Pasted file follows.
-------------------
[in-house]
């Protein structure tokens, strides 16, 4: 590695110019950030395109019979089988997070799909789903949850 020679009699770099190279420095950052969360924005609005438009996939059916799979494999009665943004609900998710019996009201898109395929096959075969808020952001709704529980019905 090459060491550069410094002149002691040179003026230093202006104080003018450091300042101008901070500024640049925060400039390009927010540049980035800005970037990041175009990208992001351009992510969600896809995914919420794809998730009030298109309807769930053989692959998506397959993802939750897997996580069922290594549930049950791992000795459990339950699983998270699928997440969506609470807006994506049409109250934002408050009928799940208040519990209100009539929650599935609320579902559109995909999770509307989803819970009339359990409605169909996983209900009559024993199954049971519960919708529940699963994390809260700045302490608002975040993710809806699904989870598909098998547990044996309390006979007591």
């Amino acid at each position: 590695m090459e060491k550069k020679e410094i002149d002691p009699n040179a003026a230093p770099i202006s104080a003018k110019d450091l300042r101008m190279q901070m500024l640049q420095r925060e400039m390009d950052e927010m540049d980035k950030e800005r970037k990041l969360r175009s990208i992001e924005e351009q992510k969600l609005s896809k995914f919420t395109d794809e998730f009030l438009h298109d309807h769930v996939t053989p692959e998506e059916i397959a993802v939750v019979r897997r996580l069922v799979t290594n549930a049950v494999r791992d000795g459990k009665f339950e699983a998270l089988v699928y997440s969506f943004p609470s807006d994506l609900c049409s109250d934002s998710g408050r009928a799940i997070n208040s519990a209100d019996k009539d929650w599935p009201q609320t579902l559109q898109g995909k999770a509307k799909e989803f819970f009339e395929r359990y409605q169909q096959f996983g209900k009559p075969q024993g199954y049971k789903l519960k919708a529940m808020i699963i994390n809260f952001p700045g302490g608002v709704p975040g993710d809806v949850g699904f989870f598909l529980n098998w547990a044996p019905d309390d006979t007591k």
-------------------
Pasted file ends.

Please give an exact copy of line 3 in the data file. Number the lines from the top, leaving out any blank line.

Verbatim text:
């Amino acid at each position: 590695m090459e060491k550069k020679e410094i002149d002691p009699n040179a003026a230093p770099i202006s104080a003018k110019d450091l300042r101008m190279q901070m500024l640049q420095r925060e400039m390009d950052e927010m540049d980035k950030e800005r970037k990041l969360r175009s990208i992001e924005e351009q992510k969600l609005s896809k995914f919420t395109d794809e998730f009030l438009h298109d309807h769930v996939t053989p692959e998506e059916i397959a993802v939750v019979r897997r996580l069922v799979t290594n549930a049950v494999r791992d000795g459990k009665f339950e699983a998270l089988v699928y997440s969506f943004p609470s807006d994506l609900c049409s109250d934002s998710g408050r009928a799940i997070n208040s519990a209100d019996k009539d929650w599935p009201q609320t579902l559109q898109g995909k999770a509307k799909e989803f819970f009339e395929r359990y409605q169909q096959f996983g209900k009559p075969q024993g199954y049971k789903l519960k919708a529940m808020i699963i994390n809260f952001p700045g302490g608002v709704p975040g993710d809806v949850g699904f989870f598909l529980n098998w547990a044996p019905d309390d006979t007591k």